A relative of carrots and parsley, parsnips' long shelf life and generally low cost make them an economical addition to your diet. Larger parsnips can have a woody texture, but smaller roots -- up to 2 inches thick -- have a tender texture and sweet flavor. At 100 calories per cup, they make a relatively low-calorie addition to your diet, and they provide minerals and vitamins that support healthy tissue function.
Folate and Potassium
Parsnips come packed with potassium and folate, two nutrients important for cardiovascular health. Potassium helps protects you from high blood pressure, while folate helps lower your blood levels of homocysteine, an amino acid associated with an increased risk of heart disease. Folate also promotes red blood cell growth, while potassium supports nerve function. A 1-cup serving of parsnips offers 499 milligrams of potassium -- 11 percent of the daily intake recommended by the Institute of Medicine -- and also provides 22 percent of your daily folate requirement.
Vitamins C and E
Consuming parsnips also boosts your intake of the antioxidant vitamins C and E. These nutrients prevent cell damage caused by free radicals -- dangerous compounds that contribute to heart disease as well as cancer. Vitamin E also helps you make red blood cells -- the cells you need for proper oxygen transport -- while vitamin C helps you make the collagen needed for healthy connective tissue. A 1-cup serving of parsnips contains 23 milligrams of vitamin C -- 26 percent and 31 percent of the daily intakes for men and women, respectively, set by the Institute of Medicine. Parsnips also contain 2 milligrams of vitamin E -- 13 percent of the recommended daily intake -- per cup.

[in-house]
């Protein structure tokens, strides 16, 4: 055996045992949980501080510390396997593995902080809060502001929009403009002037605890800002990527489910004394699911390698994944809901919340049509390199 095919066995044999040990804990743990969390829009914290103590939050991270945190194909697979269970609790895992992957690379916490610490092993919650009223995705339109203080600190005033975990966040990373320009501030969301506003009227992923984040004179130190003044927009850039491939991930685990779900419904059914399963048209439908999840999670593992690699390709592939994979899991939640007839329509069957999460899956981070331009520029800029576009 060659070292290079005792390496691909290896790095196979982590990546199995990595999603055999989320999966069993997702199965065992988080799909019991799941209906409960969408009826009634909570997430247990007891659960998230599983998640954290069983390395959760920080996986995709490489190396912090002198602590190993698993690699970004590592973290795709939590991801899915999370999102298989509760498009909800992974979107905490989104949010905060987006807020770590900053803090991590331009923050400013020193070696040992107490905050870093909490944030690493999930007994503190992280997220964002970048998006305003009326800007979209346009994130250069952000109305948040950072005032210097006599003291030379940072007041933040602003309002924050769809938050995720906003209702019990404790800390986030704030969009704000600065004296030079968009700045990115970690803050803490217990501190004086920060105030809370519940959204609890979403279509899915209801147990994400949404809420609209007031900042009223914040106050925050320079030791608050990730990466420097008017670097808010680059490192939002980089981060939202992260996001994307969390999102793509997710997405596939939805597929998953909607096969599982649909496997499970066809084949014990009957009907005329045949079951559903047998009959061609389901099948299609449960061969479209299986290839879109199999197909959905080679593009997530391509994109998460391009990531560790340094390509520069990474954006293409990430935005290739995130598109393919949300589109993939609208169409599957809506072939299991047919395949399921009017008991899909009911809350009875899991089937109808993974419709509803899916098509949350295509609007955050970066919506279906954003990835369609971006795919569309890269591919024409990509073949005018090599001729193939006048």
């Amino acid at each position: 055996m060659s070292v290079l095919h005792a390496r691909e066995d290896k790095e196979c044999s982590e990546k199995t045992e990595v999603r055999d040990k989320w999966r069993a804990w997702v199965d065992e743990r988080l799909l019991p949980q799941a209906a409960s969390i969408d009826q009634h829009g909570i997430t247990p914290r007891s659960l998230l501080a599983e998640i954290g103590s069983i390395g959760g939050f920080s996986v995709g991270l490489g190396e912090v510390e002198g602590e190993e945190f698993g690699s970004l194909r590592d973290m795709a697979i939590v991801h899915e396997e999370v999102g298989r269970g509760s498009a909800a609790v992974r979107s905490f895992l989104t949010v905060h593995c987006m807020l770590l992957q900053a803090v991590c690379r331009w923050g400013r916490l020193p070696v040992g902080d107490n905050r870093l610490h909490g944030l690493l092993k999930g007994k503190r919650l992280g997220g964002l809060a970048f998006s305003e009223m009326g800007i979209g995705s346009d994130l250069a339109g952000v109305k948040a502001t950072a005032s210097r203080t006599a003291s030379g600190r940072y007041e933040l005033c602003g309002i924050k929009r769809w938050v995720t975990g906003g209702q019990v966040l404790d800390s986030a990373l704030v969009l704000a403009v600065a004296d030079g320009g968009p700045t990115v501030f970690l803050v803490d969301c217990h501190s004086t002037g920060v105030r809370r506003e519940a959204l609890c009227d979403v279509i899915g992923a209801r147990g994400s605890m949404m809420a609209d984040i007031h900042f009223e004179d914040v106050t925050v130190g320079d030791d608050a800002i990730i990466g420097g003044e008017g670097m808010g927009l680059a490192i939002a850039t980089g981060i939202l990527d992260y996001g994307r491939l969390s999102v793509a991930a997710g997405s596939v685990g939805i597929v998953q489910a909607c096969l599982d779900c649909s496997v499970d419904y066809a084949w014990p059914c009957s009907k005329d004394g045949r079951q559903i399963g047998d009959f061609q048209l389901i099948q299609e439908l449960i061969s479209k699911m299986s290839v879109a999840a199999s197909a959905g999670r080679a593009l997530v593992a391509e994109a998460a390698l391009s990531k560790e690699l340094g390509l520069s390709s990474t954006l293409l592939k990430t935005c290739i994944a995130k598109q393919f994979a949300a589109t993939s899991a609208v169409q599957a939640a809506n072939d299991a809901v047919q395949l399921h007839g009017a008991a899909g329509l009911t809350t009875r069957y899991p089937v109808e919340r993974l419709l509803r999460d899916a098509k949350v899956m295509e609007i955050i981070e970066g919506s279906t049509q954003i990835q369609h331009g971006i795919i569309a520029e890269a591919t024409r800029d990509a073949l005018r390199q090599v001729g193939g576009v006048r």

Vitamin K and Manganese
Parsnips offer additional health benefits from their manganese and vitamin K content. Both nutrients play an important role in the health of your bones. Manganese helps you produce sex hormones, while vitamin K proves essential to blood clotting. Each 1-cup serving of parsnips boosts your vitamin K intake by 30 micrograms and provides 24 percent of the recommended daily intake for men and 33 percent for women, according to intake guidelines released by the Institute of Medicine. Parsnips also contain 0.75 milligrams of manganese per cup -- 42 percent and 33 percent of the recommended daily intakes for women and men, respectively.
Consuming More Parsnips
Parsnips' hearty texture stands up well to roasting. Try combining it with other root vegetables -- including carrots, beets and sweet potatoes -- seasoned with fresh rosemary, and roast until tender. Alternatively, use parsnips to add bulk and nutritional value to your favorite soups and stews, or steam chopped parsnips with carrots and turnip, and then mash for a nutrient-packed substitute for mashed potatoes. Parsnips also make hearty salads suitable for cooler months -- try a combination of wheat berries, chopped roasted parsnip, unsweetened dried cranberries, fresh sage and a maple mustard vinaigrette.
- Texas A&M University: Parsnip
- USDA National Nutrient Database: Parsnips, Raw
- University of Maryland Medical Center: Vitamin B-9 (Folic Acid)
- University of Maryland Medical Center: Potassium
- University of Maryland Medical Center: Vitamin C (Ascorbic Acid)
- University of Maryland Medical Center: Vitamin E
- University of Maryland Medical Center: Vitamin K
- University of Maryland Medical Center: Manganese